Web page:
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LABEL: Club Tools RELEASE DATE: July 5, 1994 GENRE: Happy Hardcore, Trance
// review by Jeff

Hyper Boring.

Sometimes I just don't get it. I understand it when one big hit suddenly transforms an unknown artist into a global superstar. Ke$ha did it singlehandedly with "Tik Tok"; Britney Spears had "...Baby One More Time"; and Alanis Morrissette's entire "Jagged Little Pill" album soared her from chintzy Canadian pop girl to Queen of Qomplaining in no time. What I don't understand is how Scooter, who has gone on to produce numerous other hits, managed to gain such popularity based on "Hyper Hyper", a song that I proclaim to be as boring as a Sunday afternoon defecation.

And yet it was popular. You see, originally Scooter was known as The Loop!, one of the most popular remix teams in Germany. Eventually tiring of simply remixing others' works, they formed Scooter (the origins of the name remain unknown to this day) and, after the release of a purely instrumental single, it wasn't until they played their first live show in Spring 1994, where frontman H.P. Baxxter improvised some shouts to the otherwise instrumental happy hardcore sound of Hyper Hyper, that the crowds started to take notice. And it was declared good by the masses, and the single (with H.P. included) hit #2 on the German single charts.

But to me, the song is, well, not up to snuff. Starting with Hyper Hyper (Faster, Harder, Scooter), the first version of the track featured, the mystery announcer happily introduces Scooter to the sound of a wild crowd. H.P. brings us in over an acid bassline shouting typical things like "Hyper Hyper" and "C'mon!" while a weird vocal clip plays over and over in odd harmony. Things do change up a bit with additional synths later, but this still doesn't make the track noteworthy in the annals of musical history. The extra sounds of the classic TB-303 and the additional piano work near the end help to give the tune some credibility, but it's nothing overly catchy. It should be noted, however, that this is NOT the main version of the song, but instead a strange offshoot later featured at the end of their debut album as "Faster Harder Scooter" (not to be confused with a different single in 1999 of the same name). Then we're treated to Hyper Hyper (On A Spanish Fly Tip), which is Hyper Hyper to a tee, except with a different MC rapping in Spanish. But this actually resembles the original track: another acid bassline, some trance synths, and that weird chipmunk voice chunk... And then, just as H.P. will eventually do in the original, he'll give a shoutout to 30 different DJs in Germany at the time. (Most of them have faded into obscurity.)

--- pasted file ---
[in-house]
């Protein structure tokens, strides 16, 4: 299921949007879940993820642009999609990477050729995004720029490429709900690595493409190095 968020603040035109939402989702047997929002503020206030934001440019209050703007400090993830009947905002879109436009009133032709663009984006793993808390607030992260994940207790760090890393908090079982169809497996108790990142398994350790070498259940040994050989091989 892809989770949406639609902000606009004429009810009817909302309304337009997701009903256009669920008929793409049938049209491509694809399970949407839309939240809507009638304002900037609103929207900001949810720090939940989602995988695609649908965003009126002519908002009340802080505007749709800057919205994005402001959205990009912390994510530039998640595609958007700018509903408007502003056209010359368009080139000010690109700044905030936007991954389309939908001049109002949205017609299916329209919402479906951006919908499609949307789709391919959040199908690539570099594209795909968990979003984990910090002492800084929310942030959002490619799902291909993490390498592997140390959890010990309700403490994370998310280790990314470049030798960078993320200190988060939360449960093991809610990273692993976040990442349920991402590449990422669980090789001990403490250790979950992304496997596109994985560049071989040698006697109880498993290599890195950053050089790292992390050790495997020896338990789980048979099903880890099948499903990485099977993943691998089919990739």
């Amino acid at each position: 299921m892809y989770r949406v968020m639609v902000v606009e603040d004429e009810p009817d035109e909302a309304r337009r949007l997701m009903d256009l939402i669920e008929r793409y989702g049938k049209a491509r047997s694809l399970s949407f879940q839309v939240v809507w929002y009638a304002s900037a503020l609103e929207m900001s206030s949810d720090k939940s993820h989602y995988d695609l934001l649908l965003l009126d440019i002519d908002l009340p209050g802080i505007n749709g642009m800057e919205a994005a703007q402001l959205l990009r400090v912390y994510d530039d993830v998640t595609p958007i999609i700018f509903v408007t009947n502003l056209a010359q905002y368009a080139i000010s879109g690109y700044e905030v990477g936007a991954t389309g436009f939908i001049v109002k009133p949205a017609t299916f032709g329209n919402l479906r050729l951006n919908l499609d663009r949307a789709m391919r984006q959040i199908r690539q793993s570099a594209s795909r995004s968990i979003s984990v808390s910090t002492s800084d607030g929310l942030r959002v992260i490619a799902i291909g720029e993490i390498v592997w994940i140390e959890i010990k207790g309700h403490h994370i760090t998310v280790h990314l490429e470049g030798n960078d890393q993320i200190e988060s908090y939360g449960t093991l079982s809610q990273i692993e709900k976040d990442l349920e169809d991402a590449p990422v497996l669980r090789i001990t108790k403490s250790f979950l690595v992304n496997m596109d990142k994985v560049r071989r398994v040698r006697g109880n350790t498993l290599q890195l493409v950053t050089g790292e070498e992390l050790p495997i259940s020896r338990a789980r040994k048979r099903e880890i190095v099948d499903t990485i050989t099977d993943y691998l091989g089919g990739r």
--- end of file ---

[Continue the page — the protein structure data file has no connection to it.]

But the main event is, oddly enough, planted in the middle of the disc: the Original Version is the one we're after; it's the exact same as the previous song but with H.P.'s English shouts instead (and the shoutout). But no matter what, we're still missing any discernible melody that could possibly help to raise the song from background noise status at a rave. The Video Edit just takes all that lack of excitement and squeezes it into a shorter time frame. Now, I must admit, I am listening to this in 2012 from the standpoint of someone loafing on their couch. At an actual rave, the reaction might be different with 10,000 other crazies waving their arms in the air, screaming, and fiddling with expensive glowsticks. But, if I have this single at home, it should be worth listening to there. And it really isn't that great outside of the dance arena. Luckily, there's a bonus at the end: the B-Side, Rhapsody In E. A more psy-trance-based affair, this one keeps it simple but holds onto a dark and edgy sensation. Eventually adding acid synths and a piano melody, this one stands out, delivering quite the contrast between itself and the other material featured on the single. If you're going to get this single, it should be for Rhapsody In E because it feels like there was much more effort put into this modest trance track.

But all in all, I'm still going to recommend people not use Hyper Hyper, Scooter's proclaimed "breakout" hit, as the starting point for entering their sphere of music. It really doesn't represent the possibilities they can present; I'm sure for every band, there's that one song in the beginning we'd all like to forget. For me, that's Hyper Hyper. Test the waters with something different.


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